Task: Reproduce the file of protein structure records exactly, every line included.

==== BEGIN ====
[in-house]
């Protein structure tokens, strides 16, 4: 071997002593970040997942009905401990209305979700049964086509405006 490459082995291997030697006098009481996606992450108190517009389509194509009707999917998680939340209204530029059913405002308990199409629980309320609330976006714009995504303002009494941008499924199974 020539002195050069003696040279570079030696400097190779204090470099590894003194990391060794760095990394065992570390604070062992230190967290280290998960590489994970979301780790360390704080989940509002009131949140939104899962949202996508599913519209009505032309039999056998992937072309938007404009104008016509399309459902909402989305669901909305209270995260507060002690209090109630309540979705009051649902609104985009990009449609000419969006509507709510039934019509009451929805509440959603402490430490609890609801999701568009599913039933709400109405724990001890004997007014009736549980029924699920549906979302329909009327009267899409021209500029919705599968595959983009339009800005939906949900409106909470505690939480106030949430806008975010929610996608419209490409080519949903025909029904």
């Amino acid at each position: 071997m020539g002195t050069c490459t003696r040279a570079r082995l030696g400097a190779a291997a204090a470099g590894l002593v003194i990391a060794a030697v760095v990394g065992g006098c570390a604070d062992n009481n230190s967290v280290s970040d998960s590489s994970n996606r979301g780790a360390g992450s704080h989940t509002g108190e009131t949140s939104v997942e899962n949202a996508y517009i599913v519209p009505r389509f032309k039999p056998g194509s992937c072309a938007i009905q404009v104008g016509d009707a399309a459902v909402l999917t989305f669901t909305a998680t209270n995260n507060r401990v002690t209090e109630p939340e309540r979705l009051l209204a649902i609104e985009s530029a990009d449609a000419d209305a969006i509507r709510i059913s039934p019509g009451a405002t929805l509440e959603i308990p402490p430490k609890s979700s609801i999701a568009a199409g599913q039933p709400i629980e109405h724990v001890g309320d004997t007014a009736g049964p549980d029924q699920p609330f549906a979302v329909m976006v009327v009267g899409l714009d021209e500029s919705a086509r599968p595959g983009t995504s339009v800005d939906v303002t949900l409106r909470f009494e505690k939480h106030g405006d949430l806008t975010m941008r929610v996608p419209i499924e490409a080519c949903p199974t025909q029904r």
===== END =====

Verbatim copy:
[in-house]
């Protein structure tokens, strides 16, 4: 071997002593970040997942009905401990209305979700049964086509405006 490459082995291997030697006098009481996606992450108190517009389509194509009707999917998680939340209204530029059913405002308990199409629980309320609330976006714009995504303002009494941008499924199974 020539002195050069003696040279570079030696400097190779204090470099590894003194990391060794760095990394065992570390604070062992230190967290280290998960590489994970979301780790360390704080989940509002009131949140939104899962949202996508599913519209009505032309039999056998992937072309938007404009104008016509399309459902909402989305669901909305209270995260507060002690209090109630309540979705009051649902609104985009990009449609000419969006509507709510039934019509009451929805509440959603402490430490609890609801999701568009599913039933709400109405724990001890004997007014009736549980029924699920549906979302329909009327009267899409021209500029919705599968595959983009339009800005939906949900409106909470505690939480106030949430806008975010929610996608419209490409080519949903025909029904």
């Amino acid at each position: 071997m020539g002195t050069c490459t003696r040279a570079r082995l030696g400097a190779a291997a204090a470099g590894l002593v003194i990391a060794a030697v760095v990394g065992g006098c570390a604070d062992n009481n230190s967290v280290s970040d998960s590489s994970n996606r979301g780790a360390g992450s704080h989940t509002g108190e009131t949140s939104v997942e899962n949202a996508y517009i599913v519209p009505r389509f032309k039999p056998g194509s992937c072309a938007i009905q404009v104008g016509d009707a399309a459902v909402l999917t989305f669901t909305a998680t209270n995260n507060r401990v002690t209090e109630p939340e309540r979705l009051l209204a649902i609104e985009s530029a990009d449609a000419d209305a969006i509507r709510i059913s039934p019509g009451a405002t929805l509440e959603i308990p402490p430490k609890s979700s609801i999701a568009a199409g599913q039933p709400i629980e109405h724990v001890g309320d004997t007014a009736g049964p549980d029924q699920p609330f549906a979302v329909m976006v009327v009267g899409l714009d021209e500029s919705a086509r599968p595959g983009t995504s339009v800005d939906v303002t949900l409106r909470f009494e505690k939480h106030g405006d949430l806008t975010m941008r929610v996608p419209i499924e490409a080519c949903p199974t025909q029904r």